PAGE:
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The Daily Ardmoreite
  • Downtown sculpture unveiled to kick off OAC conference

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  • Tuesday's sculpture unveiling at the Santa Fe Depot served two purposes — it is a "seed" in the foundation of placing art in public places around Ardmore and symbolizes community art, and served as an unofficial opening event for the Oklahoma Arts Council annual conference being held in Ardmore this year.
    The nearly 10-foot-tall granite sculpture was dedicated in front of a crowd of potentially several hundred people. It was made during one of Jesús Moroles' granite sculpture classes, sponsored by the Goddard Center twice per year.
    "This particular sculpture had about six people working on it," Moroles explained. "It was really a group effort, a community project that really speaks to what people can do."
    It features both smooth and rough facades, with several different angles and little nuances all over, creating something that looks different from every angle. Also, it provides people with something new to discover each time they see it.
    "It's really nice, it has all the elements of the original granite piece with the rough edges, and the smooth parts that show what can be done to the granite," Moroles said. "It turned out really nice."
    The sculpture sits just outside of the Santa Fe Depot in downtown Ardmore, which also serves as the headquarters for the Ardmore Main Street Authority.
    "We're so honored and privileged to have it right out front," said Main Street director Julie Patterson. "It really is an excellent addition to Ardmore."
    As do many of the other sculptures placed around the Ardmore area for similar purposes.
    Jan Tindale of the Goddard Center said the statue at Santa Fe will serve as a "seed" to the potential growth of art in public places around Ardmore.
    "We have art at Plainview, Dickson, Springer, Ardmore, so many other places that these students have made in these classes," she said. "It's part of our plan of putting community art in public places so the community can see."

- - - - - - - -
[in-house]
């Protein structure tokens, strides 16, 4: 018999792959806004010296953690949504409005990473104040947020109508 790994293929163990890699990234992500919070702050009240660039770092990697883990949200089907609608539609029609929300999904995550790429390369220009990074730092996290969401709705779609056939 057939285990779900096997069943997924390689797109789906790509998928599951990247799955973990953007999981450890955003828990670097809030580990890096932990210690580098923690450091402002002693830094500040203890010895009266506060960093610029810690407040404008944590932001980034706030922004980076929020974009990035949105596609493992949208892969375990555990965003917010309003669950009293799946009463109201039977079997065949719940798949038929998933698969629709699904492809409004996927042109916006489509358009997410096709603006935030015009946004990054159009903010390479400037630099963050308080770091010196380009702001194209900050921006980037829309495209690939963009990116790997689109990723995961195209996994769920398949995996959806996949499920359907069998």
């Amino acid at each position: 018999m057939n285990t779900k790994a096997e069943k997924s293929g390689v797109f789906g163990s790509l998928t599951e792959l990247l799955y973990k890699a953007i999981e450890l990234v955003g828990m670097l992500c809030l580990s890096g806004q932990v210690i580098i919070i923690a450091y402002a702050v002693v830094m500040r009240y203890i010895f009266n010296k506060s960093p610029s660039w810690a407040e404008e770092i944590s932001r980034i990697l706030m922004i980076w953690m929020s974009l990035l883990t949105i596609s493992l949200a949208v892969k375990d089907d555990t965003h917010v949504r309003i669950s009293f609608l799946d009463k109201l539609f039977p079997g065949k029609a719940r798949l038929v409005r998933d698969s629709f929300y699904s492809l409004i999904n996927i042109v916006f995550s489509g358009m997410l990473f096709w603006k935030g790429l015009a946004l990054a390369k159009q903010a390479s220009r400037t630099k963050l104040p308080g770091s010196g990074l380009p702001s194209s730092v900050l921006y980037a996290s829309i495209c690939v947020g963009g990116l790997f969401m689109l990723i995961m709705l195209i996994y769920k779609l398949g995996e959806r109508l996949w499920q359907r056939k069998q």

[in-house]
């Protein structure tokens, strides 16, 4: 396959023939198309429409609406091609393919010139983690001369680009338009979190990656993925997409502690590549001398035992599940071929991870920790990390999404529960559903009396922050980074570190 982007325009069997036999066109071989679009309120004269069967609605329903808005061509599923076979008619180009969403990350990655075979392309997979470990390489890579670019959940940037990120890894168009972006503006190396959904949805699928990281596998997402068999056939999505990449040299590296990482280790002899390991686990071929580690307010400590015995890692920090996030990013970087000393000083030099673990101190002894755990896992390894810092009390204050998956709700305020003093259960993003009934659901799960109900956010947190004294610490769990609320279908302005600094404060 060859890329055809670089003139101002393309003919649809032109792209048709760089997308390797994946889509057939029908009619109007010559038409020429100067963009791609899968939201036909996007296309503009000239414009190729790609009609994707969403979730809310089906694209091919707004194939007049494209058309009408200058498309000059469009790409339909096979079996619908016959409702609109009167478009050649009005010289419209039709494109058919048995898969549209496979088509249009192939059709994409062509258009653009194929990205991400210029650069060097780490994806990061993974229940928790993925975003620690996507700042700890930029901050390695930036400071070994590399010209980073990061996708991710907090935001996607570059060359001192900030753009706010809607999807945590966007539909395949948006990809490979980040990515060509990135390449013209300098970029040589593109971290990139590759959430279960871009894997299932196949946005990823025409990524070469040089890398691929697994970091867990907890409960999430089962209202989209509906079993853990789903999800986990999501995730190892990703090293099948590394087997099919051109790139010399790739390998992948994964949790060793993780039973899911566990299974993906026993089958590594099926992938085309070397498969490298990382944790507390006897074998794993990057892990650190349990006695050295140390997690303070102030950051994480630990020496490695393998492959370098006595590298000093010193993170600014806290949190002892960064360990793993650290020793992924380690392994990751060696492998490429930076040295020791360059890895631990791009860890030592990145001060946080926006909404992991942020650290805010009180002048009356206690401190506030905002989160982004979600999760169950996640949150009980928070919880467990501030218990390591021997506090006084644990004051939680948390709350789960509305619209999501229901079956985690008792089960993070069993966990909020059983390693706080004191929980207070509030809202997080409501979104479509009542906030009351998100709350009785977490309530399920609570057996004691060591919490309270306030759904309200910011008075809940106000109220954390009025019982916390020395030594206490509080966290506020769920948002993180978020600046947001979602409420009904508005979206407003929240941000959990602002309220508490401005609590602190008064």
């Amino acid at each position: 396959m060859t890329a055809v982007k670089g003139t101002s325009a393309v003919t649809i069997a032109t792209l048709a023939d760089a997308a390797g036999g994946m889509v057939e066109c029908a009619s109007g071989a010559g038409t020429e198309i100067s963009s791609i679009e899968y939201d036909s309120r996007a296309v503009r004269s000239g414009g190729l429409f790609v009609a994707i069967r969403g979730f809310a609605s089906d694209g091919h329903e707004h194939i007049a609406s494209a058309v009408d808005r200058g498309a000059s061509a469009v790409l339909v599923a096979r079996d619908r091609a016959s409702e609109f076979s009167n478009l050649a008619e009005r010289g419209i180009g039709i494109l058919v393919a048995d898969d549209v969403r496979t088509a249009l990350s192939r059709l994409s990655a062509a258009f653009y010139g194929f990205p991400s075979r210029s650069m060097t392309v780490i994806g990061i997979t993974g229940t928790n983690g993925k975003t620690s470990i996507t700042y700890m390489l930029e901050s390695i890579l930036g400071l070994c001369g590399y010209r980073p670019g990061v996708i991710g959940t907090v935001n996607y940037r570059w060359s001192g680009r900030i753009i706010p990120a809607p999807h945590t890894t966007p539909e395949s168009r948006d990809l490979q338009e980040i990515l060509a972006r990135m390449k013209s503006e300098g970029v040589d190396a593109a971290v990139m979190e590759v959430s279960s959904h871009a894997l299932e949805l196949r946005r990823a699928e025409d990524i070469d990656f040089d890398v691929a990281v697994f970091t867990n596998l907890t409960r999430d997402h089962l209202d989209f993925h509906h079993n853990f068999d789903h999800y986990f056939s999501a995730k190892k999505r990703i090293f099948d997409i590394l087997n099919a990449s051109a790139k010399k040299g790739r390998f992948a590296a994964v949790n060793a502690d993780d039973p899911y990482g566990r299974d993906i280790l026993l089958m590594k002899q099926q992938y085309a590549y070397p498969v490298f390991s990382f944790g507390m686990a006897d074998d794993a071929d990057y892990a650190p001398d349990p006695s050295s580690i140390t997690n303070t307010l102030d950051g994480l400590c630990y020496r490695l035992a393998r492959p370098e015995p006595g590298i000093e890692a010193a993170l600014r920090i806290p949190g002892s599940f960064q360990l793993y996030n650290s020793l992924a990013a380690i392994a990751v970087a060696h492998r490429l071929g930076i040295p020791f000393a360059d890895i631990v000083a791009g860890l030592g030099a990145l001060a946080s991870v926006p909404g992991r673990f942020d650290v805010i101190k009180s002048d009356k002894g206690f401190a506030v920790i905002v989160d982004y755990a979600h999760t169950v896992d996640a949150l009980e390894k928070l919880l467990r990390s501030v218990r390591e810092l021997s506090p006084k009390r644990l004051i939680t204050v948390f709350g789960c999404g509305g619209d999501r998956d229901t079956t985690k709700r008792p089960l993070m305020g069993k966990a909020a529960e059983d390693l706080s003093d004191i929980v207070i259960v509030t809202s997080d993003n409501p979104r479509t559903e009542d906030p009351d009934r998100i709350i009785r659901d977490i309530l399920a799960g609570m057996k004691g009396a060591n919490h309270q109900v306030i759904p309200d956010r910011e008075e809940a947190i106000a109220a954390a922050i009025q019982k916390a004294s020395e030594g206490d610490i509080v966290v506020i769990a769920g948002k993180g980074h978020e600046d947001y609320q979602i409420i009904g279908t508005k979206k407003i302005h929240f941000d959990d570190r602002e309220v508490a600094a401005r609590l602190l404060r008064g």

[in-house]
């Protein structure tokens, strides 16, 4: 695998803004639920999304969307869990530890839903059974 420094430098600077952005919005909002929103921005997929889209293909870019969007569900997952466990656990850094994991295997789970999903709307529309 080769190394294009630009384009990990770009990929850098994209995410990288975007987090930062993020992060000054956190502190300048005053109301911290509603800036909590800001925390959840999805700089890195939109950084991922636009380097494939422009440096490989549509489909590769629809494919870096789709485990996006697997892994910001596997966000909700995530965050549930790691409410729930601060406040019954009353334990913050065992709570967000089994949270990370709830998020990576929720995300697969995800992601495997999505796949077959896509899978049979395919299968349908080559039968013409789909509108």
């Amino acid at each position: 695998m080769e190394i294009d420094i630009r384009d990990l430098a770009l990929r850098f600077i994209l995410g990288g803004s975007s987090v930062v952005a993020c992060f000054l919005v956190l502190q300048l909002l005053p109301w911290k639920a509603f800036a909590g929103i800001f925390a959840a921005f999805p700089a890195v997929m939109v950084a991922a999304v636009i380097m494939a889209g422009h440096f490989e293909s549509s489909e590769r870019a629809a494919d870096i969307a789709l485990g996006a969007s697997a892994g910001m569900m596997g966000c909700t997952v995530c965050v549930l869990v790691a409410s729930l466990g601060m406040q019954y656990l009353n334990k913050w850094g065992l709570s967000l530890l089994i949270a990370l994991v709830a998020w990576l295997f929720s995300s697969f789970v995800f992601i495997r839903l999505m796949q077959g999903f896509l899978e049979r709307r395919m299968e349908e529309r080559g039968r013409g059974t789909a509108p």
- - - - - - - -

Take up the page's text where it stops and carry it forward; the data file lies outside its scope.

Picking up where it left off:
Tindale's goal is to increase the amount of publicly displayed art from Central Park to the train depot and all throughout downtown Ardmore, bringing more and more people into the heart of the city.
    "This is such a great start for that, but really, it's been happening subtly throughout the community at each of the schools," Tindale said. "This is just the beginning."
    The crowd on hand for the unveiling also serves a significant purpose for Ardmore this week, as the Oklahoma Arts Council annual conference begins today at the Ardmore Convention Center.
    More than 300 people from all walks of community and artistic avenues descended on Ardmore — some via the Heartland Flyer out of Oklahoma City — to partake in Ardmore's community culture.
    Page 2 of 2 - "It's not just artists, it's community leaders, people interested in expanding their minds about how to promote and utilize arts and other assets in their communities," said OAC director of cultural development Molly O'Connor. "People from cities and towns of all sizes will come to this convention and leave with ideas to implement in their own communities."
    Attendees who came Tuesday were treated to tours of Ardmore with former judge and Ardmore historian Tom Walker, as well as a trip to the Chickasaw Cultural Center in Sulphur, the statue dedication and a presentation from deadCENTER film festival that included about 80 minutes of short films seen at this year's festival in Oklahoma City.
    Officially, the kickoff starts today with presentations and workshops spread throughout the day.
    "We have some national speakers and some very local speakers that will talk about how they implement their field into the community," O'Connor said. "Ardmore and southern Oklahoma have a very distinct culture, particularly with the Chickasaws, which is why there was a tour to the cultural center. It adds a different element to the conference that makes it unique.
    "It's good to be back in Ardmore for this conference. We had the first one here in 2007, and to see it grow and everything new that's happened around here, it really gives people ideas to go home with. They can see what works here, the successful stories, and take that back with them. It's going to be a fun week."

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